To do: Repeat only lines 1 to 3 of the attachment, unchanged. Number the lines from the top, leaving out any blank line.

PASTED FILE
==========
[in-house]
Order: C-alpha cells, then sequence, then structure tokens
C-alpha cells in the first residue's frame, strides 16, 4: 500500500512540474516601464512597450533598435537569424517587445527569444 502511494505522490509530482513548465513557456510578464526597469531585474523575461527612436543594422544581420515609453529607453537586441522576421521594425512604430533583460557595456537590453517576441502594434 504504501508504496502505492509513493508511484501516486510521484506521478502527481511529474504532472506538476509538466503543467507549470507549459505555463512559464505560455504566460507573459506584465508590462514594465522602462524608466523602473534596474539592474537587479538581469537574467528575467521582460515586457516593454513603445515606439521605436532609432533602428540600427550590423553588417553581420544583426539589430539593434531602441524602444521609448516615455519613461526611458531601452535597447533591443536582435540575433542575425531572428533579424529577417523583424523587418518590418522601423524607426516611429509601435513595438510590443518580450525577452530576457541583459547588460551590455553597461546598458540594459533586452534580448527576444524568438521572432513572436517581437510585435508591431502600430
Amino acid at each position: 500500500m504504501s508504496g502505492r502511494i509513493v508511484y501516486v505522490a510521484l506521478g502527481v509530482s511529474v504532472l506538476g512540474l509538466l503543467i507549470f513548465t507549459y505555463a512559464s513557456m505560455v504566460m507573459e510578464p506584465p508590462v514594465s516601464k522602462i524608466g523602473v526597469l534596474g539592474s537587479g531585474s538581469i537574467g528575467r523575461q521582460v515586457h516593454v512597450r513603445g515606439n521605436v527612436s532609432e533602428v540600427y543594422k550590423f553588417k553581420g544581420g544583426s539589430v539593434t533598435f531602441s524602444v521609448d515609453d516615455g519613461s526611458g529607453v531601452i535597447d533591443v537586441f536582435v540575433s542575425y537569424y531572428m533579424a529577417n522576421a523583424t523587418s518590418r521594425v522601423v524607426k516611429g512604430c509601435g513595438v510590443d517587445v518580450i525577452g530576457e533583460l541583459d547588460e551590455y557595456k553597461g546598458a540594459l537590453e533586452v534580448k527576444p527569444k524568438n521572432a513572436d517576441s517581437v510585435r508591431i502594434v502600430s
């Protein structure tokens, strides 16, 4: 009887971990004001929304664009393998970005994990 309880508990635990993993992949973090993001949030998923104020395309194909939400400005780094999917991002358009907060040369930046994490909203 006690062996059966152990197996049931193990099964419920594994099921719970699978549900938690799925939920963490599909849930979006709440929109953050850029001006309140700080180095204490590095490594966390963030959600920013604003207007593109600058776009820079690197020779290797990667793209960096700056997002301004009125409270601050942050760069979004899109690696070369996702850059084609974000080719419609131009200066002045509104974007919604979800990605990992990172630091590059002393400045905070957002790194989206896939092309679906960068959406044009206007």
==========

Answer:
[in-house]
Order: C-alpha cells, then sequence, then structure tokens
C-alpha cells in the first residue's frame, strides 16, 4: 500500500512540474516601464512597450533598435537569424517587445527569444 502511494505522490509530482513548465513557456510578464526597469531585474523575461527612436543594422544581420515609453529607453537586441522576421521594425512604430533583460557595456537590453517576441502594434 504504501508504496502505492509513493508511484501516486510521484506521478502527481511529474504532472506538476509538466503543467507549470507549459505555463512559464505560455504566460507573459506584465508590462514594465522602462524608466523602473534596474539592474537587479538581469537574467528575467521582460515586457516593454513603445515606439521605436532609432533602428540600427550590423553588417553581420544583426539589430539593434531602441524602444521609448516615455519613461526611458531601452535597447533591443536582435540575433542575425531572428533579424529577417523583424523587418518590418522601423524607426516611429509601435513595438510590443518580450525577452530576457541583459547588460551590455553597461546598458540594459533586452534580448527576444524568438521572432513572436517581437510585435508591431502600430